Naively, I asked if the leopards and tigers in the area visited the shrine. The priest smiled and one of the youth said that earlier the shrine was uncovered and they would often see pugmarks of the big cats around it. Now that the shrine is covered, he added, they see pugmarks around the area but not inside the shrine. On being asked if they feared these big cats that could very easily kill a human, the gathered villagers responded that they were gods and would never harm anyone unless provoked. An elderly gentleman spoke up, saying that Waghoba governed the life of the village and wilderness. He concluded that Waghoba belonged to their pantheon of village deities that ensured that the villagers did not suffer undue misfortune.

I discovered that no one in that hamlet had suffered losses due to leopards. However, some people in the neighbouring hamlet had suffered depredation losses. The people at the shrine had a ready explanation for this claiming that the individuals had stopped doing these rituals or were doing it half-heartedly. Waghoba had punished them, and now they were once again participating in the rituals as they had for generations.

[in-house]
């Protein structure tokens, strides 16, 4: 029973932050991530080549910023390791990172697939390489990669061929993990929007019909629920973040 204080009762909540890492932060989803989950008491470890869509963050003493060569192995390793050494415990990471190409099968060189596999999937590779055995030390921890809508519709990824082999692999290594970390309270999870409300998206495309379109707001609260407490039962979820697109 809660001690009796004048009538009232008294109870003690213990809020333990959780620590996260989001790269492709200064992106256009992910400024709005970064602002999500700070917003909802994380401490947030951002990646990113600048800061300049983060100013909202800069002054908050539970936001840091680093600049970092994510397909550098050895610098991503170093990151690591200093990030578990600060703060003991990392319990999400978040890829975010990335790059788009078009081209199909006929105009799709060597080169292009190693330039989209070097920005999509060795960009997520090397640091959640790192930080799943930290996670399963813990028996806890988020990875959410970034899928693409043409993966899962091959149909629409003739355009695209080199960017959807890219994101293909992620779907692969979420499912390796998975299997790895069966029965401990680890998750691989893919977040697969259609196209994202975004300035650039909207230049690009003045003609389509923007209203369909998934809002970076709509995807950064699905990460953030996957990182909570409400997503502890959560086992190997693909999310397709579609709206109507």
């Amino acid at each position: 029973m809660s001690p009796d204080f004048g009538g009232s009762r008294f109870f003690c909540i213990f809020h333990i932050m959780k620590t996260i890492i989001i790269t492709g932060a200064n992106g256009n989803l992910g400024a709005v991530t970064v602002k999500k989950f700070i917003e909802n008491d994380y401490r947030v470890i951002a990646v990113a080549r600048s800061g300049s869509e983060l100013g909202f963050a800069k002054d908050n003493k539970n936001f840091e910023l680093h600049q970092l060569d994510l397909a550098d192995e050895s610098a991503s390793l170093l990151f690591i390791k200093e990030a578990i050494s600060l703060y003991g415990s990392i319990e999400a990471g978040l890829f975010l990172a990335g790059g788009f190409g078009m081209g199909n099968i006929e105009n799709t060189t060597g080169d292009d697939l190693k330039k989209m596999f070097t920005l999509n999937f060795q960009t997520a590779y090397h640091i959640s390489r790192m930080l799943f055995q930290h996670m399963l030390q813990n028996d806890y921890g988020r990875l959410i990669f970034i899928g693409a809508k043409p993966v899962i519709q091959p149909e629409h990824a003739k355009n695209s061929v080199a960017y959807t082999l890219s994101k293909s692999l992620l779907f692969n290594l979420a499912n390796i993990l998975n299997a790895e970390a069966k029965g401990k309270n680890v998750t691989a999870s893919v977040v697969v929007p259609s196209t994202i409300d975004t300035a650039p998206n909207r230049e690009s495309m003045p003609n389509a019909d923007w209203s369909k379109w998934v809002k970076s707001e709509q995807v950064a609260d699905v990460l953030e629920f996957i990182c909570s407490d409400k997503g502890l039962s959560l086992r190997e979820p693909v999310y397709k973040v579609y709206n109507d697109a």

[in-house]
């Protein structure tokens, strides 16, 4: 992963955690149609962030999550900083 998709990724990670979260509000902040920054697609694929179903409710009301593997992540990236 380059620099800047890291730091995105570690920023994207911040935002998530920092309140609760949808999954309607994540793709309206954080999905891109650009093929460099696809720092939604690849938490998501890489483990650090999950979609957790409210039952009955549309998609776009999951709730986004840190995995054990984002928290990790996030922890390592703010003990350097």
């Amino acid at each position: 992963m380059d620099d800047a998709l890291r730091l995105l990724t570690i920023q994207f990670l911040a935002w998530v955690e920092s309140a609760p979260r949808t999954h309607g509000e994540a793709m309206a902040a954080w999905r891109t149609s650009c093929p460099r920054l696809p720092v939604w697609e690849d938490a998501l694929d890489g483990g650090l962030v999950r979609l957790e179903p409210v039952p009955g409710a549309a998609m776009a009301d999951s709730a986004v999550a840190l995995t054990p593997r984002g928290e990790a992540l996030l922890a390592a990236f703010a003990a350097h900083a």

Towards the end of the day we headed back to the host’s house for dinner. I witnessed how carefully the livestock in the village was protected for the night. Our host said it was their responsibility to take care of the livestock. The big cats needed to eat meat as that was their way of life, but as agro-pastoralists the villagers could not rely on the benevolence of Waghboba alone but also needed to protect their livestock. As we were about to leave, we heard rumours that some villagers claimed we were from rationalist groups and had come to ensure that they would not be able to perform these rituals in the future. This explained their initial guardedness. However, in retrospect, I realise that these rumours were fueled by the tension between upholding traditional socio-cultural institutions anchored to their sense of identity and negotiating modernity.